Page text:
For example, Forto works with over 100 ocean, air and road transportation companies, customs brokers and terminals through direct integration and specialized transport data aggregators. As a result, customers receive the required high data quality through a combination of automated and manual data checks. The clean data is passed to SHIP (Forto’s booking and visibility platform) and the TMS to give customers a clear and comprehensive view of the entire transportation process.
This data remains stored in one place, is easily accessible and unambiguous to interpret, and can be used at any time by logistics and supply chain managers for quick decision-making.
Transparent supply chains are becoming increasingly important for companies to maintain trust and credibility with customers and stakeholders. With better transparency, companies can achieve greater efficiencies and cost savings. All, while promoting ethical and sustainable practices throughout the supply chain. In addition, transparent supply chains can support informed decision-making and arm companies against future external shocks and disruptions.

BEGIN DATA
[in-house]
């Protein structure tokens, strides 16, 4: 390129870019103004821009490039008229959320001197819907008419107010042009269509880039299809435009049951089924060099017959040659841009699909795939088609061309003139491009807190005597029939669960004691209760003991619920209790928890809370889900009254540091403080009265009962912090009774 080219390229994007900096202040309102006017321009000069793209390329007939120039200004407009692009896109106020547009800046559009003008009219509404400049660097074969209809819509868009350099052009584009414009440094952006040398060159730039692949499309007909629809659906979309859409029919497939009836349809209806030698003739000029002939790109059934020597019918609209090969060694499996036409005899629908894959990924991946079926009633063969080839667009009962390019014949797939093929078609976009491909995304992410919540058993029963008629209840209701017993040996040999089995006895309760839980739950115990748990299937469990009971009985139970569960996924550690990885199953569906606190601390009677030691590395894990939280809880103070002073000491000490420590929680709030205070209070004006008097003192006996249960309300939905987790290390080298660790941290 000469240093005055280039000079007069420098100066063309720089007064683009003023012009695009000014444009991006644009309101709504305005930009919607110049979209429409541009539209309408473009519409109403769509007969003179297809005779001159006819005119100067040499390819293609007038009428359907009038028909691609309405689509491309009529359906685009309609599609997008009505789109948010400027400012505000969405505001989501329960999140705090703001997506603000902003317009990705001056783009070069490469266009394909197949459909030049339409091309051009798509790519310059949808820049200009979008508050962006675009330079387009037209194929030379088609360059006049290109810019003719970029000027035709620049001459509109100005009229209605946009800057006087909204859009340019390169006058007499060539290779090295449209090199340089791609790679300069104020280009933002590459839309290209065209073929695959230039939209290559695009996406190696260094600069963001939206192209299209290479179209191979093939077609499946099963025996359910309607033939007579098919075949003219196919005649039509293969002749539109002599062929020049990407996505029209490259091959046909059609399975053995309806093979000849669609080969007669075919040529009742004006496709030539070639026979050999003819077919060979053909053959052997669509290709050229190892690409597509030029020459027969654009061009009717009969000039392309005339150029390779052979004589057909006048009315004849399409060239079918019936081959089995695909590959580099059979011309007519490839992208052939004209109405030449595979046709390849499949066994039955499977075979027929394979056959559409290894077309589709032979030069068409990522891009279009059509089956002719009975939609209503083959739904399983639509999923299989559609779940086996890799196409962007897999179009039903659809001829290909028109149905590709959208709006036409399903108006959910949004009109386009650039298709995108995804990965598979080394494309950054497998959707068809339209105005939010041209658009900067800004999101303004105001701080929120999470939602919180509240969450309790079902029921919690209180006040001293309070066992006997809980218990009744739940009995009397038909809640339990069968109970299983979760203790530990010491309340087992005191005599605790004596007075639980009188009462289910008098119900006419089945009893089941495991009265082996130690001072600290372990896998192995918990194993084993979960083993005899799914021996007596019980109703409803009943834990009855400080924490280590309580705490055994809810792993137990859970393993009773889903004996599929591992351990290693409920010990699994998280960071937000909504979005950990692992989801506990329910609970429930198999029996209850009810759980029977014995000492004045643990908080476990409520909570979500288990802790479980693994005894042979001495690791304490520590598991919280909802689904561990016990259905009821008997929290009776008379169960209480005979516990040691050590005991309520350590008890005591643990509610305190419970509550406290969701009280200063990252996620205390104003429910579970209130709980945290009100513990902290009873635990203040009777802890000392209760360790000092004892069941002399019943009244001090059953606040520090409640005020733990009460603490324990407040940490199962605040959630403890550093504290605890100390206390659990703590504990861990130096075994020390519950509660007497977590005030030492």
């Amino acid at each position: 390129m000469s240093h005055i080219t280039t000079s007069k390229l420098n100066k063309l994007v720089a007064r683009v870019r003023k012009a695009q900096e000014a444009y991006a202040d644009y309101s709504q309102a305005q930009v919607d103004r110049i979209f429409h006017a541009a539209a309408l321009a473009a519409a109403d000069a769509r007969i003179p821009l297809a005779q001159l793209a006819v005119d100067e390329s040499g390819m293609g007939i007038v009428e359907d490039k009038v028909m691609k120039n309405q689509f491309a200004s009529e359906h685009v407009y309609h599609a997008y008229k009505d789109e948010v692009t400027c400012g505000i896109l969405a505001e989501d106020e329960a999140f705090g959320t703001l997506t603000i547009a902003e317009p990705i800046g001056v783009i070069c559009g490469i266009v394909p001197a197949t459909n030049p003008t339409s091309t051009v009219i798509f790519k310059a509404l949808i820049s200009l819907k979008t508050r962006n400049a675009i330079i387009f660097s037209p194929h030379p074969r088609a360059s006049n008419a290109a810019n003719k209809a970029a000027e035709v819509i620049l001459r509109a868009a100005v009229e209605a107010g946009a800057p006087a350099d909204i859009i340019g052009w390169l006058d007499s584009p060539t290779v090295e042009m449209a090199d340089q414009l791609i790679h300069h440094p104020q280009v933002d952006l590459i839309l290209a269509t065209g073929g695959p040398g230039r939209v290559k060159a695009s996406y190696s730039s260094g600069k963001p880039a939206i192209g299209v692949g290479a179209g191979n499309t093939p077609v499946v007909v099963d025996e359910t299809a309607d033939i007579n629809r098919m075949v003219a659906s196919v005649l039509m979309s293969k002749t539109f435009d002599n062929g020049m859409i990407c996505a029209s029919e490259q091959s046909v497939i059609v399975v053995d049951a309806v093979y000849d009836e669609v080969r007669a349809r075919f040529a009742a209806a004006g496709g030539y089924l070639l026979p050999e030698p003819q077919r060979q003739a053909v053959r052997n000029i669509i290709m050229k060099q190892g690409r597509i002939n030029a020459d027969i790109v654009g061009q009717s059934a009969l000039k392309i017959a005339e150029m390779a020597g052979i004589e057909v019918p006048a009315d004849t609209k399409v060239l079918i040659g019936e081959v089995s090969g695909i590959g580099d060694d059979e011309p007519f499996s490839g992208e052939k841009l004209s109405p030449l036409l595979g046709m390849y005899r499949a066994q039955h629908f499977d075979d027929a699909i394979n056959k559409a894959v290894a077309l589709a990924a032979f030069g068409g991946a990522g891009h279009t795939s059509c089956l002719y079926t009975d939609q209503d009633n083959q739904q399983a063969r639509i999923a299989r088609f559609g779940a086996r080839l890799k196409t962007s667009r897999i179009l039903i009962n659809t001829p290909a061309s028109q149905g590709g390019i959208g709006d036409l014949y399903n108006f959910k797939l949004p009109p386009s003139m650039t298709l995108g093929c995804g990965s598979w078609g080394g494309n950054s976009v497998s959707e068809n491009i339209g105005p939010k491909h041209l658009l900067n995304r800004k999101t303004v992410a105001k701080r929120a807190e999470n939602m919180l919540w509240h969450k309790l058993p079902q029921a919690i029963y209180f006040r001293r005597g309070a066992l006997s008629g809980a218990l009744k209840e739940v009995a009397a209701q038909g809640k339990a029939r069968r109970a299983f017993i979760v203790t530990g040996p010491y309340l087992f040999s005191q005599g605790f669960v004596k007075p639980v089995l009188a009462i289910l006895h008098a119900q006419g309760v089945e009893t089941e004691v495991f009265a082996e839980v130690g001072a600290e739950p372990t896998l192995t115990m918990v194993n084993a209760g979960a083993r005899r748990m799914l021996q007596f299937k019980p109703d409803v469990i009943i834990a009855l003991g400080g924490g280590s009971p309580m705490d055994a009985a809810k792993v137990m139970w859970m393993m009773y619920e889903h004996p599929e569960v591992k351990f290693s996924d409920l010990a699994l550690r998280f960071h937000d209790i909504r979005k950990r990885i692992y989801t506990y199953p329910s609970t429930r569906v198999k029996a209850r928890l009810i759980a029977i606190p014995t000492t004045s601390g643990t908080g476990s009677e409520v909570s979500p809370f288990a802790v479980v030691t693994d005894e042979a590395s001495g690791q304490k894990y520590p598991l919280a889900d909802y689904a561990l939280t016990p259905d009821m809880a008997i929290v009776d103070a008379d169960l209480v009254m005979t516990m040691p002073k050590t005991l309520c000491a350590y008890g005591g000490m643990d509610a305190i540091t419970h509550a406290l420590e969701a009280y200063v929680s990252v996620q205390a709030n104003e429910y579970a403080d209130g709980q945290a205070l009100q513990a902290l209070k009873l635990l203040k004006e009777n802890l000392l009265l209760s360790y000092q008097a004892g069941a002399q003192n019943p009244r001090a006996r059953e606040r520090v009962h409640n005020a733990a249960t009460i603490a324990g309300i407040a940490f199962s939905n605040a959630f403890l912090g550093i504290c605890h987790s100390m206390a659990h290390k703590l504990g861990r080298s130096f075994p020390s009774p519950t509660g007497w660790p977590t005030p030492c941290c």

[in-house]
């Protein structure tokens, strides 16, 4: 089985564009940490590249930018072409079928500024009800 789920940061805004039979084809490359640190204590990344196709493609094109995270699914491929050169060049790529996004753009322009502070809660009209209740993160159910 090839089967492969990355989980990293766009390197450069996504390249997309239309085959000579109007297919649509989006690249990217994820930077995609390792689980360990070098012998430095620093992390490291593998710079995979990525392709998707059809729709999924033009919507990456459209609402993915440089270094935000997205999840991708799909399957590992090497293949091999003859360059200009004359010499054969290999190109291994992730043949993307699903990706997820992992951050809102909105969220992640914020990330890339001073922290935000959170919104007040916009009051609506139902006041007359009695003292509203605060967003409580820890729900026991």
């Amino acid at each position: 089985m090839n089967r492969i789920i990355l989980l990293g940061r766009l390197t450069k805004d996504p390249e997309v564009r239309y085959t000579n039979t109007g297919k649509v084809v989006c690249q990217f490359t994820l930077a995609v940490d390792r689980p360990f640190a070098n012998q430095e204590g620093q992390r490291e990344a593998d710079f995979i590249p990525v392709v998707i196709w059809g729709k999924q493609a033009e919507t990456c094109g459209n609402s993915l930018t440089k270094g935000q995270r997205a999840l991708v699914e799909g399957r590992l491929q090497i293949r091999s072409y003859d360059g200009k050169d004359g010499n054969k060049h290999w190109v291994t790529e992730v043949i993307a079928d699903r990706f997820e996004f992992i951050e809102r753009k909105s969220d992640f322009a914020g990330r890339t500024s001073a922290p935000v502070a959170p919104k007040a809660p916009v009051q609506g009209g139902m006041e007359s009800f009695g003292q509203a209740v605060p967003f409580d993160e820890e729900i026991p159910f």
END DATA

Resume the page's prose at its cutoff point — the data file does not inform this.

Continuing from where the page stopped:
However, it is important that the data provided is of high quality and easily accessible to enable effective analysis and decision-making. Companies must first understand what data quality requirements are and ideally store and access this data in a central location. This may seem trivial at first, but evaluating and processing the data can become a mammoth task, especially for SMEs. However, this is the first important step that companies have to take in order to achieve long-term supply chain transparency.
Finally, transparent supply chains enable companies to establish themselves as responsible members of society while reaping the benefits of improved supply chain efficiency, cost savings and customer confidence. A win-win situation for all sides.